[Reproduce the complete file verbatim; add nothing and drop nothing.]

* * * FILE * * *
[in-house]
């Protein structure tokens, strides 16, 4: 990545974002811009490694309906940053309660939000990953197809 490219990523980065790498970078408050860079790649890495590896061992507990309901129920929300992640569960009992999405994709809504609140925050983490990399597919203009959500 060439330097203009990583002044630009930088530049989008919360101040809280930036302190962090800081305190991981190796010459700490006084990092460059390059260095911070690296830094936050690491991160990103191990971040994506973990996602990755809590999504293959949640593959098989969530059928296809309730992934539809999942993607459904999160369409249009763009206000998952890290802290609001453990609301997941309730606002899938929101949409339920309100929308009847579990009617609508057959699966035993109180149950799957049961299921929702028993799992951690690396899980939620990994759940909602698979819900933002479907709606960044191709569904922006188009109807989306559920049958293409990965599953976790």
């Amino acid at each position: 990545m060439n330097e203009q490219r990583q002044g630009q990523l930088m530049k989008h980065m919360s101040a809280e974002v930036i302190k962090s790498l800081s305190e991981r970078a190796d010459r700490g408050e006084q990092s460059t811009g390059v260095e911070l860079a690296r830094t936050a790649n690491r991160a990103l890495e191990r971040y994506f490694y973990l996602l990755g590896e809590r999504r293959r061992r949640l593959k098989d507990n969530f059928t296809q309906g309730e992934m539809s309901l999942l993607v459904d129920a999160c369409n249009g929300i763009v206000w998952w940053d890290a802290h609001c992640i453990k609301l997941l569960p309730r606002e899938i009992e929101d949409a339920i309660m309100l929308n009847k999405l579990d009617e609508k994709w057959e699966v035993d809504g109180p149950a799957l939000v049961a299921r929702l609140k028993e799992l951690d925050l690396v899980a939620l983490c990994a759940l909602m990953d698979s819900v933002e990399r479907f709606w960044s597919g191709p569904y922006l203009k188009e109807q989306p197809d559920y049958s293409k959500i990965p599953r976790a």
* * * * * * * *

[in-house]
């Protein structure tokens, strides 16, 4: 990545974002811009490694309906940053309660939000990953197809 490219990523980065790498970078408050860079790649890495590896061992507990309901129920929300992640569960009992999405994709809504609140925050983490990399597919203009959500 060439330097203009990583002044630009930088530049989008919360101040809280930036302190962090800081305190991981190796010459700490006084990092460059390059260095911070690296830094936050690491991160990103191990971040994506973990996602990755809590999504293959949640593959098989969530059928296809309730992934539809999942993607459904999160369409249009763009206000998952890290802290609001453990609301997941309730606002899938929101949409339920309100929308009847579990009617609508057959699966035993109180149950799957049961299921929702028993799992951690690396899980939620990994759940909602698979819900933002479907709606960044191709569904922006188009109807989306559920049958293409990965599953976790």
């Amino acid at each position: 990545m060439n330097e203009q490219r990583q002044g630009q990523l930088m530049k989008h980065m919360s101040a809280e974002v930036i302190k962090s790498l800081s305190e991981r970078a190796d010459r700490g408050e006084q990092s460059t811009g390059v260095e911070l860079a690296r830094t936050a790649n690491r991160a990103l890495e191990r971040y994506f490694y973990l996602l990755g590896e809590r999504r293959r061992r949640l593959k098989d507990n969530f059928t296809q309906g309730e992934m539809s309901l999942l993607v459904d129920a999160c369409n249009g929300i763009v206000w998952w940053d890290a802290h609001c992640i453990k609301l997941l569960p309730r606002e899938i009992e929101d949409a339920i309660m309100l929308n009847k999405l579990d009617e609508k994709w057959e699966v035993d809504g109180p149950a799957l939000v049961a299921r929702l609140k028993e799992l951690d925050l690396v899980a939620l983490c990994a759940l909602m990953d698979s819900v933002e990399r479907f709606w960044s597919g191709p569904y922006l203009k188009e109807q989306p197809d559920y049958s293409k959500i990965p599953r976790a």